South Sudan gained independence on July 9, 2011. USIP monitored the developments preceding and following this dramatic event.

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In January 2011, southern Sudan voted for independence through a referendum. Although Sudanese President Omar Bashir acknowledged this result, the road to independence remained plagued by unresolved issues of sharing oil revenues, defining disputed borders, and deliberating citizenship laws. Moreover, southern Sudan continued to suffer from challenges of severe underdevelopment, poor governance, and persistent ethnic divisions. Nonetheless, South Sudan gained independence on July 9, 2011.

On the Issues

  • Sudan at Risk | May 23, 2011:  USIP experts discuss the recent hostilities in Abyei and why it threatens the stability of the soon-to-be Republic of South Sudan and the overall region.
  • Peace in Sudan | June 13, 2011:  USIP experts discuss the recent troubling developments in Sudan and why there are renewed concerns about prospects for peace in Sudan.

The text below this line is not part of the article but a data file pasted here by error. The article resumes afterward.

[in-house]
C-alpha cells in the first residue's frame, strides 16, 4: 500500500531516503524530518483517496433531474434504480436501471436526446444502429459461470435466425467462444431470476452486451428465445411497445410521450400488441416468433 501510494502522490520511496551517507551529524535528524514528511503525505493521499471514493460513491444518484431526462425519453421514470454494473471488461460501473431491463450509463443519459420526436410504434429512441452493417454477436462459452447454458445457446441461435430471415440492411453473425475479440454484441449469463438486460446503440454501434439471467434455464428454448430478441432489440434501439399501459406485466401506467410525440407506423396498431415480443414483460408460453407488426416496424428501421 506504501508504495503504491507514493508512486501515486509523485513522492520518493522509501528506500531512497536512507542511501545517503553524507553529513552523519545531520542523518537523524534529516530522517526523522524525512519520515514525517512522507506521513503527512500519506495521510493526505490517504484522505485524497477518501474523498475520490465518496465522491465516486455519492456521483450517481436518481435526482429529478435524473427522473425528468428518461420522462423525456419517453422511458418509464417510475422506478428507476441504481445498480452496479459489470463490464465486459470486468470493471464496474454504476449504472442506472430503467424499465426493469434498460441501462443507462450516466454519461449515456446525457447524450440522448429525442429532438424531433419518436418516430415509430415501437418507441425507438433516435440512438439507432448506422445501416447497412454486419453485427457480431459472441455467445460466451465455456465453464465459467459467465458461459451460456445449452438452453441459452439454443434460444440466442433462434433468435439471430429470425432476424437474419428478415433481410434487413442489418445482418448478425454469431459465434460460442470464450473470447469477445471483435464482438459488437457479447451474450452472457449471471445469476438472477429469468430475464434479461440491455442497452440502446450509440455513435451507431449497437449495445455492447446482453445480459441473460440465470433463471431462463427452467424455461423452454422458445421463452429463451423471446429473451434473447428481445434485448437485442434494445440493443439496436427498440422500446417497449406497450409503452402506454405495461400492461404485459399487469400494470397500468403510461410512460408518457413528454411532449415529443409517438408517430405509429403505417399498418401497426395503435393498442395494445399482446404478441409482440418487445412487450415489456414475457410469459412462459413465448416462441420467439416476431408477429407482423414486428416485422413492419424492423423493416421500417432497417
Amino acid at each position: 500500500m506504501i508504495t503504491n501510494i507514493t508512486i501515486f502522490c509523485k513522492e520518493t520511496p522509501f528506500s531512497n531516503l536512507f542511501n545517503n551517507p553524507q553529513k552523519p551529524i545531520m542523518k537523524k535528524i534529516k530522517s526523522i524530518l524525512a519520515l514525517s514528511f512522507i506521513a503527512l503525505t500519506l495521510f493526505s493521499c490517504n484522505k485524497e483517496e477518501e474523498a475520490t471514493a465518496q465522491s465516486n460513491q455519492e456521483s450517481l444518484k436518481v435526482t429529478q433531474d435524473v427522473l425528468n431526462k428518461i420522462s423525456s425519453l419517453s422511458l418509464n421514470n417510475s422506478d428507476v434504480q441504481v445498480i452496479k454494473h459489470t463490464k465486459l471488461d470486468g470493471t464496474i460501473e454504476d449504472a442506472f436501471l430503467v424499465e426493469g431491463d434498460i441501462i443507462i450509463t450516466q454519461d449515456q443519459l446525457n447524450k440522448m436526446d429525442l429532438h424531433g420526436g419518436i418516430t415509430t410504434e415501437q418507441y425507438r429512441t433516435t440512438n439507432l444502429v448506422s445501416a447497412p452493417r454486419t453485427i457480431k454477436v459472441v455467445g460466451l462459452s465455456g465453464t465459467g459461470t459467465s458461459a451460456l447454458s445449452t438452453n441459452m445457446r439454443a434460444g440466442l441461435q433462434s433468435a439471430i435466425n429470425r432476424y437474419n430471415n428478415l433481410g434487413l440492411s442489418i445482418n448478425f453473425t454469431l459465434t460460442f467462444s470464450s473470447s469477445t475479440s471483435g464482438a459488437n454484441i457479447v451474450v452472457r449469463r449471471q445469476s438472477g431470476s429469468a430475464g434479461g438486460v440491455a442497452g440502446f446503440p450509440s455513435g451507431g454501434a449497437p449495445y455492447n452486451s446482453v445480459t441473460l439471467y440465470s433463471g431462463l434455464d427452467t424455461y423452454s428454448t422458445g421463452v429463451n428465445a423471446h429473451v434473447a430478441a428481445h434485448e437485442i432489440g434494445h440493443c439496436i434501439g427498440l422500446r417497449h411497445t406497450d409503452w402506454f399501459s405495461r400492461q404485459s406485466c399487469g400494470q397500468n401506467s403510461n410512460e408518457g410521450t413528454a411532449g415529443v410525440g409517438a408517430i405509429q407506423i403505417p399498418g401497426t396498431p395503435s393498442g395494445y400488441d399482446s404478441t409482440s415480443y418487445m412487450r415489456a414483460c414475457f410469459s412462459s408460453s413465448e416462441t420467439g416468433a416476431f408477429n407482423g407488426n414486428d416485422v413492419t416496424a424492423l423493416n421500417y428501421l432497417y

• South Sudan Independence | July 1, 2011: USIP expert Jon Temin provides a preview of South Sudan's upcoming independence.
  • Despite Violence, South Sudan Preparing for Independence | July 1, 2011: Deadly attacks in two of the ethnically mixed regions along the tense north-south border are testing the durability of the Sudanese peace process.
  • Just Days from Independence, South Sudan Approves Transitional Constitution | July 7, 2011:  On July 6, the legislative assembly approved the transition constitution that political leaders and legal specialists include USIP experts have been working on for months.
  • South Sudan's Independence | July 11, 2011:  After witnessing the independence celebrations, USIP Jennings Randolph Senior Fellow describes what secession means for the future of the two Sudans.

Events and Multimedia on Independence

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